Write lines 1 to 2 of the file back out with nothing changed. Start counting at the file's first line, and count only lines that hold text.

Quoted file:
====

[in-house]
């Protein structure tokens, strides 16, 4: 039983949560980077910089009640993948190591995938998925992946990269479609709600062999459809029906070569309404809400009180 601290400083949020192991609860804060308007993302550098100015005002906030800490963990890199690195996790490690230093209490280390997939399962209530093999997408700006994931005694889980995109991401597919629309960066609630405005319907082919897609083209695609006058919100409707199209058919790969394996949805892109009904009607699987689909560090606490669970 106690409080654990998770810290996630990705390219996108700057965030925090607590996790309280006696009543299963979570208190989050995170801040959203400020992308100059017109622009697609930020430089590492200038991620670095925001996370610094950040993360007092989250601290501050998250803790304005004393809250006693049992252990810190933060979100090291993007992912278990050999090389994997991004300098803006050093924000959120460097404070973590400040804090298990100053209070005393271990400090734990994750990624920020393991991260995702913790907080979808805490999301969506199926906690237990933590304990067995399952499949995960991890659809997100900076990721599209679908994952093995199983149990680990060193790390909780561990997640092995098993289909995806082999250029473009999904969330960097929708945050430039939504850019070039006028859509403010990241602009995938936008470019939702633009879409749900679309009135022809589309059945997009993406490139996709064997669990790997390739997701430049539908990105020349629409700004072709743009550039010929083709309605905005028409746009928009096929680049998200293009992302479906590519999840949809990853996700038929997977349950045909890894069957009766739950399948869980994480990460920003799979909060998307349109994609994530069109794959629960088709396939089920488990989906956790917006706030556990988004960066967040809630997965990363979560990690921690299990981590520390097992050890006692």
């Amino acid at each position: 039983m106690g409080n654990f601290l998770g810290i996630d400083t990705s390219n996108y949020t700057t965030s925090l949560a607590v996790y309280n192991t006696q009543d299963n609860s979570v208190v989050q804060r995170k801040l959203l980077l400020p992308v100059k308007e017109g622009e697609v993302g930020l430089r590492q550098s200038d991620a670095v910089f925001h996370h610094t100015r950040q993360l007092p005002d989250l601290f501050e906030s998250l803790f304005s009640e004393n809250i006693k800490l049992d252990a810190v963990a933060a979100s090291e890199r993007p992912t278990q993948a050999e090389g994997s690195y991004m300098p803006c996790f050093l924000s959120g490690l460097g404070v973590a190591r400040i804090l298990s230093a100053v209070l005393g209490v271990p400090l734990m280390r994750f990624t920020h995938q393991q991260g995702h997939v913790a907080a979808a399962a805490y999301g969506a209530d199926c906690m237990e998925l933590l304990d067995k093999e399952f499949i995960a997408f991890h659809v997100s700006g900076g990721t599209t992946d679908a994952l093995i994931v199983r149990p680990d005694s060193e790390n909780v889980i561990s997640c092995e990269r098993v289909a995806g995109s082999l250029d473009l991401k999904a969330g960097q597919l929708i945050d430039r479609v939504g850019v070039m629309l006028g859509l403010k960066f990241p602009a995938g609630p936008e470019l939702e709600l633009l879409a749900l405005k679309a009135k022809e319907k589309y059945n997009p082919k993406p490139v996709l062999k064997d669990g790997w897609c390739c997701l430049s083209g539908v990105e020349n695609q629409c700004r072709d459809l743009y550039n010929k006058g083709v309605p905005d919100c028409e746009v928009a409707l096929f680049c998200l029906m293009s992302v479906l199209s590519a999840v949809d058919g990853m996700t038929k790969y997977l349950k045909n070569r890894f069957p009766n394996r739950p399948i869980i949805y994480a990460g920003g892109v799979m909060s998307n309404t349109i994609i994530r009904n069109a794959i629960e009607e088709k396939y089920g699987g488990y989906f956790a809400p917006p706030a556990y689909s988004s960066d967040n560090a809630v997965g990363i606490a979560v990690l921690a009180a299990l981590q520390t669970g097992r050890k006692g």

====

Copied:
[in-house]
């Protein structure tokens, strides 16, 4: 039983949560980077910089009640993948190591995938998925992946990269479609709600062999459809029906070569309404809400009180 601290400083949020192991609860804060308007993302550098100015005002906030800490963990890199690195996790490690230093209490280390997939399962209530093999997408700006994931005694889980995109991401597919629309960066609630405005319907082919897609083209695609006058919100409707199209058919790969394996949805892109009904009607699987689909560090606490669970 106690409080654990998770810290996630990705390219996108700057965030925090607590996790309280006696009543299963979570208190989050995170801040959203400020992308100059017109622009697609930020430089590492200038991620670095925001996370610094950040993360007092989250601290501050998250803790304005004393809250006693049992252990810190933060979100090291993007992912278990050999090389994997991004300098803006050093924000959120460097404070973590400040804090298990100053209070005393271990400090734990994750990624920020393991991260995702913790907080979808805490999301969506199926906690237990933590304990067995399952499949995960991890659809997100900076990721599209679908994952093995199983149990680990060193790390909780561990997640092995098993289909995806082999250029473009999904969330960097929708945050430039939504850019070039006028859509403010990241602009995938936008470019939702633009879409749900679309009135022809589309059945997009993406490139996709064997669990790997390739997701430049539908990105020349629409700004072709743009550039010929083709309605905005028409746009928009096929680049998200293009992302479906590519999840949809990853996700038929997977349950045909890894069957009766739950399948869980994480990460920003799979909060998307349109994609994530069109794959629960088709396939089920488990989906956790917006706030556990988004960066967040809630997965990363979560990690921690299990981590520390097992050890006692």